By  on September 19, 1994

NEW YORK -- After a long period in which solvent apparel makers had little interest in visiting their bankers, the industry seems to be in a borrowing mood again.

Bankers servicing the industry say they have been seeing a pickup in both new and existing loan demand. The pickup has bolstered optimism about second-half prospects and apparel manufacturers' profitability levels.

However, the outlook is not without caveats. Bankers point out that retailing continues to be erratic and a strong fourth quarter is hardly a given. The continuing consolidation at retail also means manufacturers will have to be increasingly compliant to the demands of big stores.

(Accountants have an even dimmer view, as they point to the challenges faced by many apparel makers, especially smaller ones. See story, page 26.)

Nevertheless, according to bankers, the current lift in loan activity indicates there is a touch of renewed confidence about opportunities for growth.

"There has been significant new business for us in the last six to 12 months," said Anthony Scarpa, senior vice president, Chemical Bank, noting that Chemical has also been financing growth with existing accounts. As for the outlook on interest rates, bankers agree rates are unlikely to go down. "There's a potential -- depending on the Federal Reserve's view of inflationary threats -- for a modest uptick in interest rates," said Scarpa. He does not foresee a major impact on business conditions, however.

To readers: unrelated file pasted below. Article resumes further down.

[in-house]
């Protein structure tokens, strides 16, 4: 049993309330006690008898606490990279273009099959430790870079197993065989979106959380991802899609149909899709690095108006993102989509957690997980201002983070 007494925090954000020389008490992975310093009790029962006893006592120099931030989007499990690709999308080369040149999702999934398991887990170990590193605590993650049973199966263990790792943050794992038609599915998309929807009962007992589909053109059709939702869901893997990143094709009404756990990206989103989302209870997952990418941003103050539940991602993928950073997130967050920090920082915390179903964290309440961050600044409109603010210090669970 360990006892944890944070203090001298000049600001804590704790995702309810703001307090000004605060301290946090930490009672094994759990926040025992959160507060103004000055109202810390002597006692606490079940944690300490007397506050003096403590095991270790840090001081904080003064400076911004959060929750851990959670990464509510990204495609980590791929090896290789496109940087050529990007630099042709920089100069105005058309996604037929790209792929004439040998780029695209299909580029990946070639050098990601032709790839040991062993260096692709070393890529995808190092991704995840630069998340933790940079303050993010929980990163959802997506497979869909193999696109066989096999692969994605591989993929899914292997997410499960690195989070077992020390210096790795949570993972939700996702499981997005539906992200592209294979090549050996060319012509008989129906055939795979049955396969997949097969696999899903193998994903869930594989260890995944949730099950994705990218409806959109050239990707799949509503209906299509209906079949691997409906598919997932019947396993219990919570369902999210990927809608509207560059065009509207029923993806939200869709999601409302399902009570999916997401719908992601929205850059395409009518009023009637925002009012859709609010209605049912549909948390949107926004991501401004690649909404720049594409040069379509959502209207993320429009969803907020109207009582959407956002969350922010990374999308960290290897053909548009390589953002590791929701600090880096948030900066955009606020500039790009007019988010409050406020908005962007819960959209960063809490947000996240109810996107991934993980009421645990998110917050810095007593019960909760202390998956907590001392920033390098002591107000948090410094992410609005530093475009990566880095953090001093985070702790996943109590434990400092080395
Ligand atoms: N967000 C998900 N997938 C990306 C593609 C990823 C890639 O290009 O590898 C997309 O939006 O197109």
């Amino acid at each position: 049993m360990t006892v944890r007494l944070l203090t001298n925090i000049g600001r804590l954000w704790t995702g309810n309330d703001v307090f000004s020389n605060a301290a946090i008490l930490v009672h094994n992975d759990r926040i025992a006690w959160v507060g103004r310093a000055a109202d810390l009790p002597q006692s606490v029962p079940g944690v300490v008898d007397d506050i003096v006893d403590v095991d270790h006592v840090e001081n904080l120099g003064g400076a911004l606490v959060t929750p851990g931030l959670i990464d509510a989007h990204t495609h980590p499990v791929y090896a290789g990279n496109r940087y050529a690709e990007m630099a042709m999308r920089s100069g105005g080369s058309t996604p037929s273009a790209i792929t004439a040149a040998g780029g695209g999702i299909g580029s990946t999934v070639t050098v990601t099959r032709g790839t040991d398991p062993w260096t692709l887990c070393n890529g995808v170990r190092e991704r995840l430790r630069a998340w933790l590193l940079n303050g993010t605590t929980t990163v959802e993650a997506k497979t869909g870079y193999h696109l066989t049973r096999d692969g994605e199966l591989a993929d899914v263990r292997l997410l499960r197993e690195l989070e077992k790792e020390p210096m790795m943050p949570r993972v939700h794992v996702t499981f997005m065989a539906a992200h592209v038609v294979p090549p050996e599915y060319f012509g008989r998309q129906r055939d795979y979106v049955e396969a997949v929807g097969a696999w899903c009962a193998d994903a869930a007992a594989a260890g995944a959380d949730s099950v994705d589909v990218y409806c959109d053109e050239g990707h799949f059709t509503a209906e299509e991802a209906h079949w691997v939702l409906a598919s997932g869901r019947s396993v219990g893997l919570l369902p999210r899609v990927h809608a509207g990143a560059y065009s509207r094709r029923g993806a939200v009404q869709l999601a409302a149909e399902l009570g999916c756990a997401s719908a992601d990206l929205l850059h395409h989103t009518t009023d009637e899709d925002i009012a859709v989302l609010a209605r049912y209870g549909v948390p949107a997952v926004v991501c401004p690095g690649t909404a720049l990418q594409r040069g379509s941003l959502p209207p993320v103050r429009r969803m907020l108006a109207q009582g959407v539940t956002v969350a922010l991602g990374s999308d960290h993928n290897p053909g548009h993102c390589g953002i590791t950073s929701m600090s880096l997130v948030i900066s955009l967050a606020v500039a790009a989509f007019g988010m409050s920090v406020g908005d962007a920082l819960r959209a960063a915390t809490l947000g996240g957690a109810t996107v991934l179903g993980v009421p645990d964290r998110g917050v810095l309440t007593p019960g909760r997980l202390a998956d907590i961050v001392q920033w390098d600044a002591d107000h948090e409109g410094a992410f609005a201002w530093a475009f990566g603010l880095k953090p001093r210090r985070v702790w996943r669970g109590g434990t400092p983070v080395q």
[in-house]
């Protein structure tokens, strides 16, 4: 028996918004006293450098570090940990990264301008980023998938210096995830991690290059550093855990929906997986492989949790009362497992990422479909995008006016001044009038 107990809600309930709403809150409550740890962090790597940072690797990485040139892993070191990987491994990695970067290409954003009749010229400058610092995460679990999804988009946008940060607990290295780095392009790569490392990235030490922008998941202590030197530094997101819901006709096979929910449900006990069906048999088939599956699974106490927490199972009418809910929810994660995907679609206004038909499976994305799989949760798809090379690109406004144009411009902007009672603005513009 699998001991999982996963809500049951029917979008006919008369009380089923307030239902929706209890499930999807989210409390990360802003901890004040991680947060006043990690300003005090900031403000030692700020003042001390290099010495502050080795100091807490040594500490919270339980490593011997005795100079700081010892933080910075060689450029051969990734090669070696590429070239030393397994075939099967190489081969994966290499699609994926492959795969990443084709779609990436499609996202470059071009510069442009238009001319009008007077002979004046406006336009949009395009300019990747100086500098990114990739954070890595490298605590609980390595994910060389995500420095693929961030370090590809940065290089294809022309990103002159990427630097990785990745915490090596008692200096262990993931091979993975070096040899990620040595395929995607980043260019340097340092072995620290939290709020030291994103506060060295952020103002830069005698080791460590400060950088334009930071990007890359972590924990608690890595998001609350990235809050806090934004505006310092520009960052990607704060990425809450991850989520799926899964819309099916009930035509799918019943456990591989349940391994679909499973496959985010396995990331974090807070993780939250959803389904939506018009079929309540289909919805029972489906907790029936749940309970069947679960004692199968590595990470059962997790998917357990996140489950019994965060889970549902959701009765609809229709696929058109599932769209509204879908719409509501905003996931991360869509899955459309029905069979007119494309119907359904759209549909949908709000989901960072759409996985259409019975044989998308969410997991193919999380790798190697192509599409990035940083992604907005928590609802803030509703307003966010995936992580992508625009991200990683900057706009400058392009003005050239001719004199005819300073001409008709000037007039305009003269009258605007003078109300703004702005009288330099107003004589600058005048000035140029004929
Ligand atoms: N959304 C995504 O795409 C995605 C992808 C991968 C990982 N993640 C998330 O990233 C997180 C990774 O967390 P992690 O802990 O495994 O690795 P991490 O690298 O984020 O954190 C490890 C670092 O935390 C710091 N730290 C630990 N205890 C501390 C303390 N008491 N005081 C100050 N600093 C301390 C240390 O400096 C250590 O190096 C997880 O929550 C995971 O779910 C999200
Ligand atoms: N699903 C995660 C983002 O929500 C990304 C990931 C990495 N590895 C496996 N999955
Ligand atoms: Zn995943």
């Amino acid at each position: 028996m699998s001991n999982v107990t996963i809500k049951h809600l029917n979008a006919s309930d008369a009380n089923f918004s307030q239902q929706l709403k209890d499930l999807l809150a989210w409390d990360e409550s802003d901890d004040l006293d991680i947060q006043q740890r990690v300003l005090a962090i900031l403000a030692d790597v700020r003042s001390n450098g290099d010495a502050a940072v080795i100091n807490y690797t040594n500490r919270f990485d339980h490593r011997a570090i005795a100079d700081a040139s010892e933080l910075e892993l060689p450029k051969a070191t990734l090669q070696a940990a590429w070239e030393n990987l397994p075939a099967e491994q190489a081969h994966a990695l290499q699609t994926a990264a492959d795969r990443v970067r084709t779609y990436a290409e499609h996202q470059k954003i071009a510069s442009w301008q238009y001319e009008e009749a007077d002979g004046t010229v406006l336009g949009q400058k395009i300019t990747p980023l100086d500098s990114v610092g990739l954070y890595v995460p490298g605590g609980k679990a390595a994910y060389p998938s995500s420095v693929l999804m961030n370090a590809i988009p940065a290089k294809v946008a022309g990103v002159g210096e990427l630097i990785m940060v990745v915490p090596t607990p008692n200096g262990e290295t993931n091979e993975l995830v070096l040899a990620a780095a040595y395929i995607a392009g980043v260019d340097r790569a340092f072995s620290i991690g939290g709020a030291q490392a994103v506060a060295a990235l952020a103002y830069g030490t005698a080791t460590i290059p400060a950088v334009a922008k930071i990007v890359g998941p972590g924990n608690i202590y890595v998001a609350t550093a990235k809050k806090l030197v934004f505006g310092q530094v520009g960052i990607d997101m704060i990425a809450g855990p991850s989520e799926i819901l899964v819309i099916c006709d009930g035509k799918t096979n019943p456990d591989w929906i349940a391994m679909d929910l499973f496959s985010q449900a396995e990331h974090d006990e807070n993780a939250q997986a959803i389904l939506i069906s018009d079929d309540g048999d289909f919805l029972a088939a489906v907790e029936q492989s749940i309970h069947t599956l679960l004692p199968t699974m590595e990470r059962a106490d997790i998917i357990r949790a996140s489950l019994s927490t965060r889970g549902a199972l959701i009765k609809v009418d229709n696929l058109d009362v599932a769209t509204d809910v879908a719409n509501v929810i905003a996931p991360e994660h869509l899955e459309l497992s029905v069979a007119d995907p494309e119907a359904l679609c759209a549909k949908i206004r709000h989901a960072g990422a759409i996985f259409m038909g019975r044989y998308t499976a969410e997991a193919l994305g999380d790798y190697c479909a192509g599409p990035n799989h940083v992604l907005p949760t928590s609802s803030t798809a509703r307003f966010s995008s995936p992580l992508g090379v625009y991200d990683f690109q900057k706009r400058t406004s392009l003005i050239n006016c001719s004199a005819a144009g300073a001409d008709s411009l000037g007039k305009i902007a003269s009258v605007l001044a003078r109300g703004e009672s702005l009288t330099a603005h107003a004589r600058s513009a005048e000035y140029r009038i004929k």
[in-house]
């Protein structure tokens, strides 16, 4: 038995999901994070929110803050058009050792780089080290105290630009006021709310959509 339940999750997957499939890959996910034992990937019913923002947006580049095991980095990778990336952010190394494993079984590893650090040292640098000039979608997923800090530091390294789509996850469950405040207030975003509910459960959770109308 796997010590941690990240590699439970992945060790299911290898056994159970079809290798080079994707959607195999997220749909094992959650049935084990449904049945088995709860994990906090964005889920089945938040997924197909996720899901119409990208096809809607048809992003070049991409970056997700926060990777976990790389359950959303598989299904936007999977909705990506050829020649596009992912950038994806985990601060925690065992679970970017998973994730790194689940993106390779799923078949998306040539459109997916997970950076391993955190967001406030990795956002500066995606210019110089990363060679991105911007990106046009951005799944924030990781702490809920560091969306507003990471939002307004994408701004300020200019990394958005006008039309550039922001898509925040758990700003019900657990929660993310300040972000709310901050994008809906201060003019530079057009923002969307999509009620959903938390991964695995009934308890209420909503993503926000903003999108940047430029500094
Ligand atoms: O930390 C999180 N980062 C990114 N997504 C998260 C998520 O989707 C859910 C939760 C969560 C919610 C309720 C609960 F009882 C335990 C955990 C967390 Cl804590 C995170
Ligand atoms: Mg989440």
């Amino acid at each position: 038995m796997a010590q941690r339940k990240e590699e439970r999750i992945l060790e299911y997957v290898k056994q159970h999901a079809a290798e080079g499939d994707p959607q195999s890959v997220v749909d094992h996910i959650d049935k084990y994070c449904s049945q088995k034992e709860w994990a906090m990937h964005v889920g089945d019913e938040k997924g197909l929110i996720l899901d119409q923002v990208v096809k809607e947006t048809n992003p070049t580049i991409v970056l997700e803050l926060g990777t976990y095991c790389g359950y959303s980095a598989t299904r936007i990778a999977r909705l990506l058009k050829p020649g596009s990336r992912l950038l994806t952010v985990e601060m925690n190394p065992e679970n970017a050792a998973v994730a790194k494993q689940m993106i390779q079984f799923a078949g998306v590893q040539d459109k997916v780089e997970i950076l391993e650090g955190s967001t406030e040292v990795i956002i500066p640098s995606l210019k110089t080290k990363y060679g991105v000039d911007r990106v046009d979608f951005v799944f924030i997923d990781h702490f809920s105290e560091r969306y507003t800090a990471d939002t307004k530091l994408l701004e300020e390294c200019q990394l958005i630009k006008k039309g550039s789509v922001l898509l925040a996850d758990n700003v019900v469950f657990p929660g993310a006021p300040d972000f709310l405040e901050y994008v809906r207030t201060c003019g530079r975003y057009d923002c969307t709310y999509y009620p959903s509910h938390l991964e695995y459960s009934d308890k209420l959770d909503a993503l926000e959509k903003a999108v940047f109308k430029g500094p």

Donald Gibson, vice president at Chase Manhattan, said rates could rise anywhere from 25 to 50 basis points, but he does not see that denting growth substantially. Scarpa said the apparel business has been "more active and more positive this year than in the past two or three years." He observed strength in men's wear and children's wear. As to women's wear, he noted: "Sportswear has been tough, though we've seen some life in denim." Scarpa added that catalog retailers are also doing well. "It's definitely a better year in apparel now than last year," said Lissa Baum, senior vice president, Israel Discount Bank. "Women's wear is picking up in branded product."

Baum also said more of her company's customers are getting into home shopping, presenting "in-teresting product at low prices."

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